The International Convention for the Prevention of Pollution from Ships, 1973 (MARPOL Convention), is concerned with preserving the marine environment through the prevention of pollution by oil and other harmful substances and the minimization of accidental discharge of such substances.
Its technical content is laid out in six Annexes, the first five of which were adopted by the 1973 Convention, as modified by a 1978 Protocol. These Annexes cover pollution of the sea by oil, by noxious liquid substances in bulk, by harmful substances in packaged form, by sewage from ships, and by garbage from ships. Annex VI was adopted by a further Protocol in 1997 and covers air pollution from ships.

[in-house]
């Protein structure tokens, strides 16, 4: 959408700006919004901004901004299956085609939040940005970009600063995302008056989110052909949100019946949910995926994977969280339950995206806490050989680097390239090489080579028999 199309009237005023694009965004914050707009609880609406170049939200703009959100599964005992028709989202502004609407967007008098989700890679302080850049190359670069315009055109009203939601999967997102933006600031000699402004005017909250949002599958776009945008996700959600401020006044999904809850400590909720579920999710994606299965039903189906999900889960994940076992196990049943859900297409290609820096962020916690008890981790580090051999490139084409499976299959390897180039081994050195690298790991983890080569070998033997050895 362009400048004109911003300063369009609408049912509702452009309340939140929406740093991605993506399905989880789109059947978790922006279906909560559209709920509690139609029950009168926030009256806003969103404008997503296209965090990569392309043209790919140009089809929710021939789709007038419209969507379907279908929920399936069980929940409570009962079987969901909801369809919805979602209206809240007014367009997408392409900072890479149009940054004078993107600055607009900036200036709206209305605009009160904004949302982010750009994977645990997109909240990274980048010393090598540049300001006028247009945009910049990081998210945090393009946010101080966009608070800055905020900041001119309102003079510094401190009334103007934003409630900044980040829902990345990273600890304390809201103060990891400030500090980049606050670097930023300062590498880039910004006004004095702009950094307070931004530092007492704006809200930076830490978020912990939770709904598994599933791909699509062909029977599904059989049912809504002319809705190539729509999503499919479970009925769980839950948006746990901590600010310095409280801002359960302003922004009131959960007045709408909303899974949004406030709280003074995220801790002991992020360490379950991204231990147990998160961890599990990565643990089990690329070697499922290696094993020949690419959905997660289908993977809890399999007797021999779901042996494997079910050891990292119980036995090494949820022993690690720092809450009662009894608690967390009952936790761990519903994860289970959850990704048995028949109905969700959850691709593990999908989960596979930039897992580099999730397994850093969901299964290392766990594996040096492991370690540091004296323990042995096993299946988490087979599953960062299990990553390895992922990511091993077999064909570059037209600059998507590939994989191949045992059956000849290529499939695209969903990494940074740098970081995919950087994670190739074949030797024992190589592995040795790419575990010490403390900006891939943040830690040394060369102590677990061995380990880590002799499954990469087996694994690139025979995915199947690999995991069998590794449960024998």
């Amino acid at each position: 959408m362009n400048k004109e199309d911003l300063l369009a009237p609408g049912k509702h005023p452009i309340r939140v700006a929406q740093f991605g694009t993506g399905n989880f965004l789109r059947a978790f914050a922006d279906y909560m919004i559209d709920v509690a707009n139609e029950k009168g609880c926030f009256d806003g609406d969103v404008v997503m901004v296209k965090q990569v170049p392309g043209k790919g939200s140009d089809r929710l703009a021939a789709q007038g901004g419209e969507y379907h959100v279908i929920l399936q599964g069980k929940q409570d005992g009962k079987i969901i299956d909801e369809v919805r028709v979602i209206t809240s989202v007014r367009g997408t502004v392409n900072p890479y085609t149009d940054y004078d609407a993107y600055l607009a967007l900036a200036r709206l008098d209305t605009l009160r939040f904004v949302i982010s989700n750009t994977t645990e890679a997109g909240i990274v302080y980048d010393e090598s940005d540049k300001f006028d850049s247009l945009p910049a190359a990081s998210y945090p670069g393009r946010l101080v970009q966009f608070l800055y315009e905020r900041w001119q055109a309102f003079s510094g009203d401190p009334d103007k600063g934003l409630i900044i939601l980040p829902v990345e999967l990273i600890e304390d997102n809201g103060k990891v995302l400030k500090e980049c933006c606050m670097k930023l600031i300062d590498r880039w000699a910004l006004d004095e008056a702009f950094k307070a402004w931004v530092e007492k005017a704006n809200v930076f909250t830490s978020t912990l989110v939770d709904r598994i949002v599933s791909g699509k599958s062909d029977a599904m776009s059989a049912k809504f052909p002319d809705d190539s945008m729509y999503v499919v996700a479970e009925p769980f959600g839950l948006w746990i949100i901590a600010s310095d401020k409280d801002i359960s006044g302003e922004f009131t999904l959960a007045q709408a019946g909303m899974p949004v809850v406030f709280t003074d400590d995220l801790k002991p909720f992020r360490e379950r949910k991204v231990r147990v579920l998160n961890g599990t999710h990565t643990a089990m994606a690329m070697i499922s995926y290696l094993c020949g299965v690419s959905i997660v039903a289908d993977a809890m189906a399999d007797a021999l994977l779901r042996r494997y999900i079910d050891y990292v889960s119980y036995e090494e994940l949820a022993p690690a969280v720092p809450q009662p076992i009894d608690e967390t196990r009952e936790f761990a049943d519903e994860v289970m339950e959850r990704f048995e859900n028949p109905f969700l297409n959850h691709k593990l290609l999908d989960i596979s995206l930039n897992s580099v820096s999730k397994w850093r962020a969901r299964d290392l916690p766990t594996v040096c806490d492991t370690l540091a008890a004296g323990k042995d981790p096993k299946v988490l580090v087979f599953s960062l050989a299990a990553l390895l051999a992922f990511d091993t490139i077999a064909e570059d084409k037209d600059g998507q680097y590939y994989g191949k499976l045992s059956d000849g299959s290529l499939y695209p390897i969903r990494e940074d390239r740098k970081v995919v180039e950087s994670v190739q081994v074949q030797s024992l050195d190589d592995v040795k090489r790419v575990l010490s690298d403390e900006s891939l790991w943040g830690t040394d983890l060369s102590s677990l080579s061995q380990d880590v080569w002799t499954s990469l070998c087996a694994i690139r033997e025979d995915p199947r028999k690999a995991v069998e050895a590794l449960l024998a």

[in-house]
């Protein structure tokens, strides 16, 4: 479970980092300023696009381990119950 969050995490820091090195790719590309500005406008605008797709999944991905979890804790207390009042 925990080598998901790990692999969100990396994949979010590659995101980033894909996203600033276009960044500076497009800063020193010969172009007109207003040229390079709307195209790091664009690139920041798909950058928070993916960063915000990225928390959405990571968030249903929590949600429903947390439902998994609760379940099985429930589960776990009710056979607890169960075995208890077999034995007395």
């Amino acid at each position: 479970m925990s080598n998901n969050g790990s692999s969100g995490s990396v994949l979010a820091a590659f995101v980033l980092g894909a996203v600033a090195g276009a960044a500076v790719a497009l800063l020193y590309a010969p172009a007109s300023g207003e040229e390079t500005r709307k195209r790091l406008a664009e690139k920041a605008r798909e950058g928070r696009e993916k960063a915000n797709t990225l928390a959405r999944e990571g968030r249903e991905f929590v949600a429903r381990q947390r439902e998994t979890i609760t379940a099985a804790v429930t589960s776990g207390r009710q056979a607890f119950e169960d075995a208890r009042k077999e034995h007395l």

As a specialised agency of the United Nations, the International Maritime Organization (IMO) is the global standard-setting authority for the safety, security and environmental performance of international shipping. Its main role is to create a regulatory framework for the shipping industry that is fair and effective, universally adopted and universally implemented.
In other words, its role is to create a level playing field so that ship operators cannot address their financial issues by simply cutting corners and compromising on safety, security and environmental performance. This approach also encourages innovation and efficiency.
Shipping is a truly international industry, and it can only operate effectively if the regulations and standards are themselves agreed, adopted and implemented on an international basis. And IMO is the forum at which this process takes place.